Let’s take a look at how to use both Trello and Smartsheet as a Kanban board for managing personal task lists.
How to Set Up a Kanban Board in Trello
Trello is one online tool that you can use to create a Kanban board. Trello’s interface is setup very similarly to a traditional Kanban board. Create columns to reflect task status, and move tasks across the columns as work gets completed.
Step 1: To get started using Kanban in Trello, you’ll create your board from scratch.
1. Click the + tab in the top right-hand corner to create a blank board. Name your board.
2.Create your columns by typing a column header into the Add a list… field provided. You can add as many columns as you’d like - at a minimum, though, you should create columns for Backlog, In Progress, and Complete.
3. Add a card to your column by clicking Add a card… and typing the task in the field. You can choose to simply list the task, or add more detail - such as labels, members, or due date - by clicking on the pencil icon and editing the appropriate tab.
- Labels allow you to color-code your tasks if you want to further organize them. You can also add texture to the colored labels by clicking Enable color blind friendly mode.
- Change Members to assign tasks to specific members.
- Change Due Date to assign a due date to the task directly on the card.
- You can also Move or Copy cards to house the task in a different status column or lane.
For a more comprehensive menu of ways to edit your card, click directly into a card.
4. Repeat the above steps to fill in your task board with your tasks. You can add a card directly to any of the columns. Here is an example of what a filled-in personal Kanban board in Trello might look like.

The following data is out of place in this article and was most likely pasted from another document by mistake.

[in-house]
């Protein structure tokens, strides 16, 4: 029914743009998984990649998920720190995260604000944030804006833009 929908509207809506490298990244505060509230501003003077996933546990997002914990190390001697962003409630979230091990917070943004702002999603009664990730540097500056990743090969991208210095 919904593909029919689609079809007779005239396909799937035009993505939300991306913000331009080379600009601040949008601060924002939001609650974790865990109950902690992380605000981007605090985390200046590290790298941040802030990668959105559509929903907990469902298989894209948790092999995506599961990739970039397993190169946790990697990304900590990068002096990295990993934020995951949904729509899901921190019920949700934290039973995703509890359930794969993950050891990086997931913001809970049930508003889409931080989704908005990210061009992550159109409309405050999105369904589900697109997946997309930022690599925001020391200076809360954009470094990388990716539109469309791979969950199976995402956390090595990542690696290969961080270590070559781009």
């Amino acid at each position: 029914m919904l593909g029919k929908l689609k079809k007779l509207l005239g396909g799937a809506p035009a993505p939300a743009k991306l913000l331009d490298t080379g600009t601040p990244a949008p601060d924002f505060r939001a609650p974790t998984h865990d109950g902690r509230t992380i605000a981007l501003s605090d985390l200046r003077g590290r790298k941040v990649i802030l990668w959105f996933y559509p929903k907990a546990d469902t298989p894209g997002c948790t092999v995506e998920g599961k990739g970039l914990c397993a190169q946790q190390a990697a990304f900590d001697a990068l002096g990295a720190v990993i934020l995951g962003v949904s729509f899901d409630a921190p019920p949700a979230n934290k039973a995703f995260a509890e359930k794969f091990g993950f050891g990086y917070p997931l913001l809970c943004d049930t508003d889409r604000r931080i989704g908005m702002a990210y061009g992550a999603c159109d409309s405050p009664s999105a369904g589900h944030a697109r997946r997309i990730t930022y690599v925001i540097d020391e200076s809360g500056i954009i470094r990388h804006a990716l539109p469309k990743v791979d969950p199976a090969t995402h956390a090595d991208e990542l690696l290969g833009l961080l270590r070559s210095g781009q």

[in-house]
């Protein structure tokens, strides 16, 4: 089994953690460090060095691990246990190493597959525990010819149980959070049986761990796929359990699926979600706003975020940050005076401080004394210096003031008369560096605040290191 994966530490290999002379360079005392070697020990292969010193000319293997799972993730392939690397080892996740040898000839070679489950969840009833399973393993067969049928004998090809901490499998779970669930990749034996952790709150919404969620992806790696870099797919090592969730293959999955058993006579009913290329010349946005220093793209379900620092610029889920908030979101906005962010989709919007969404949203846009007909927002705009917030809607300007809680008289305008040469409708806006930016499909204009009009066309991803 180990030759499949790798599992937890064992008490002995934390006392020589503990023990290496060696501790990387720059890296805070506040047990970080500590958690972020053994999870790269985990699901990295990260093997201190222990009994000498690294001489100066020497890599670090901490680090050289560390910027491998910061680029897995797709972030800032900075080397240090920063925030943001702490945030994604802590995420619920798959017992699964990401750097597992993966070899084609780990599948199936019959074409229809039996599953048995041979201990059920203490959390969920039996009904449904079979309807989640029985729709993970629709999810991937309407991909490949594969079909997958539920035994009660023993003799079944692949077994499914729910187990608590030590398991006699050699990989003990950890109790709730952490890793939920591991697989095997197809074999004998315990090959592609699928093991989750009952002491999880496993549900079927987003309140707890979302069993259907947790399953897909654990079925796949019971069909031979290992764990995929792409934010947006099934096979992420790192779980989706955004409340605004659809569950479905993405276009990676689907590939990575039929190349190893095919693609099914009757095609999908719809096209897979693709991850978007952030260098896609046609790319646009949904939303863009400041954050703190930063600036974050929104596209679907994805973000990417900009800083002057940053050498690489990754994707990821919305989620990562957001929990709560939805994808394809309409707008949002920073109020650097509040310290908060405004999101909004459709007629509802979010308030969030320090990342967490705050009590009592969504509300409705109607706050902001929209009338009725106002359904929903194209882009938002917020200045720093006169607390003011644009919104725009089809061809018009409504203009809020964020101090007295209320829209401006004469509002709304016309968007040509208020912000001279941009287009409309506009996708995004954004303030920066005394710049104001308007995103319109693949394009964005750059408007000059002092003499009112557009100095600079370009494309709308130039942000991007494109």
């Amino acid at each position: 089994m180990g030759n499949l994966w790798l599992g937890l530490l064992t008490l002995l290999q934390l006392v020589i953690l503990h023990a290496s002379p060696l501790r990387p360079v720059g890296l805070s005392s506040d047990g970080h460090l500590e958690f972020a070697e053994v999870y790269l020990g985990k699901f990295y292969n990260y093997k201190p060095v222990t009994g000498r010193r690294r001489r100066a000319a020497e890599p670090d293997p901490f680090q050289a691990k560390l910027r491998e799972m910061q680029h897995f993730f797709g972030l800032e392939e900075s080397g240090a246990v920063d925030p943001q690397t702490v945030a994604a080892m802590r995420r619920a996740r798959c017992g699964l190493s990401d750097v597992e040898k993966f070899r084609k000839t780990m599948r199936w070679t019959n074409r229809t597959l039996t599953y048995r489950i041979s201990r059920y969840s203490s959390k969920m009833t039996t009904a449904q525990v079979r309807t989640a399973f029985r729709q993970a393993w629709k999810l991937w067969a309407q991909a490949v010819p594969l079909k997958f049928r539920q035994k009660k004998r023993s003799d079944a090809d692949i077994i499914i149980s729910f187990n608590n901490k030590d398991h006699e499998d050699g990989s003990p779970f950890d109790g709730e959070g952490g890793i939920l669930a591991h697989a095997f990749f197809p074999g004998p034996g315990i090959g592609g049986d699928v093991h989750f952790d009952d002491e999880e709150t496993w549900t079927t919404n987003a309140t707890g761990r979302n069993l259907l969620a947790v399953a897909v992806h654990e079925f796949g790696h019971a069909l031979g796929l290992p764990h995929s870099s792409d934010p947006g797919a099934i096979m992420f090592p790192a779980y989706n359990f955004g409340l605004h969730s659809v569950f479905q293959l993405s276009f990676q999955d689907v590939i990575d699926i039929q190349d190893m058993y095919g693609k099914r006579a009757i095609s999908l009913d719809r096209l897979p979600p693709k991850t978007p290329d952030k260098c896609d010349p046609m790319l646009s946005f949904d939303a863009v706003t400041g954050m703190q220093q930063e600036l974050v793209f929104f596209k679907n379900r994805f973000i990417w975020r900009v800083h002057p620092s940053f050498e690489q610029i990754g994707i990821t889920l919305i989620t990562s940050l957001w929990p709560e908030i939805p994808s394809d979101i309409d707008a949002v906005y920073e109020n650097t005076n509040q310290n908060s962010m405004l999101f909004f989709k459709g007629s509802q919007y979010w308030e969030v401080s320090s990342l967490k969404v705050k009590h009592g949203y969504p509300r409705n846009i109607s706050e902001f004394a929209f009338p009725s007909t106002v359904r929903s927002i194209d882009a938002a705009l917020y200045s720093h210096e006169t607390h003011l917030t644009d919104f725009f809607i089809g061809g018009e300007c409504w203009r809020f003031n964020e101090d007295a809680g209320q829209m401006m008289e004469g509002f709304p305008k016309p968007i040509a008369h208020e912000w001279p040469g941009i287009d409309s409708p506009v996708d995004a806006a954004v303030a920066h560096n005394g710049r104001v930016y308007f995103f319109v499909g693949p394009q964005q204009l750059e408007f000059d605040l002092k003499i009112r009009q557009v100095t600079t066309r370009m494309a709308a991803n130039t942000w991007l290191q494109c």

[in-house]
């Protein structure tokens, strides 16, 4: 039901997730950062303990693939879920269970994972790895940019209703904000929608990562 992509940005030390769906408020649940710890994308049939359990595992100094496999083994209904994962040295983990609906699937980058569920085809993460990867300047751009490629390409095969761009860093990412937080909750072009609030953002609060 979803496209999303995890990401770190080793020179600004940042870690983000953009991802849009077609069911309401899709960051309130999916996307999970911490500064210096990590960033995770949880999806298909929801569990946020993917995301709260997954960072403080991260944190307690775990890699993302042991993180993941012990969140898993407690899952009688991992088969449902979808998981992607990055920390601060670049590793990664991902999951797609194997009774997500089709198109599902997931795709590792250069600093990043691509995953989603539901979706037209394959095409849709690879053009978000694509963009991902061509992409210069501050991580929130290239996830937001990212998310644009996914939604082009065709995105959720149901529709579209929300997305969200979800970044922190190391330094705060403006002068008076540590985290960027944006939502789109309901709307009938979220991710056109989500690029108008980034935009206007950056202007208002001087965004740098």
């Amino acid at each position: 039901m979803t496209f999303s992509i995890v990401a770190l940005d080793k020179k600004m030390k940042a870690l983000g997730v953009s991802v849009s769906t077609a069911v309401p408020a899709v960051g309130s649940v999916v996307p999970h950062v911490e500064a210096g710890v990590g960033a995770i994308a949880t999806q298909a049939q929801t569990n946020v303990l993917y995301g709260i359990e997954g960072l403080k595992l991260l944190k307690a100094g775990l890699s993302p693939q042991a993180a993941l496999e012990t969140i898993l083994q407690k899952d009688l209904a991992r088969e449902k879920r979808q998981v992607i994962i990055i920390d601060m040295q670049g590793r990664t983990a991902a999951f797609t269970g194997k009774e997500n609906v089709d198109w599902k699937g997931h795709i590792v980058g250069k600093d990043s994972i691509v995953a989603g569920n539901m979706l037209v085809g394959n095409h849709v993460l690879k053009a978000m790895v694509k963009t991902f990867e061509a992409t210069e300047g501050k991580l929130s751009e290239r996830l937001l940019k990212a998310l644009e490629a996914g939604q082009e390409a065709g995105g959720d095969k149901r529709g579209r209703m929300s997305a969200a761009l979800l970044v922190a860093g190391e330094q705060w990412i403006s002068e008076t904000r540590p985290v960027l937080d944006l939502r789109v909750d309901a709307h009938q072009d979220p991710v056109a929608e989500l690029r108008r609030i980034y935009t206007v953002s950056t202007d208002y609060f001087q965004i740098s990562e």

Step 2: Move your cards through your Kanban board.
1. Use drag and drop to move your cards through the board as you work towards task completion.
2. Remember, you should ensure that tasks are fully complete before moving them to the next stage, so that you won’t have to double back on a task and move backwards (to the left) on your board.
Step Three: Additional features in Trello
For even more ways to customize your Kanban board in Trello, you can purchase Power-Ups. Power-Ups are extra features and integrations that add even more power to your work in Trello. Click on the Power-Ups button in the Menu to see some examples:
- The Calendar power-up gives you an additional calendar view of your tasks in Trello, which you can use either weekly or monthly.
- Card Aging will visibly “age” a card that has not been acted upon regularly. Once cards have activity on them (updates or status movements), the cards will restore to the visual normal. This option is helpful to make sure that no task gets overlooked or continually pushed back.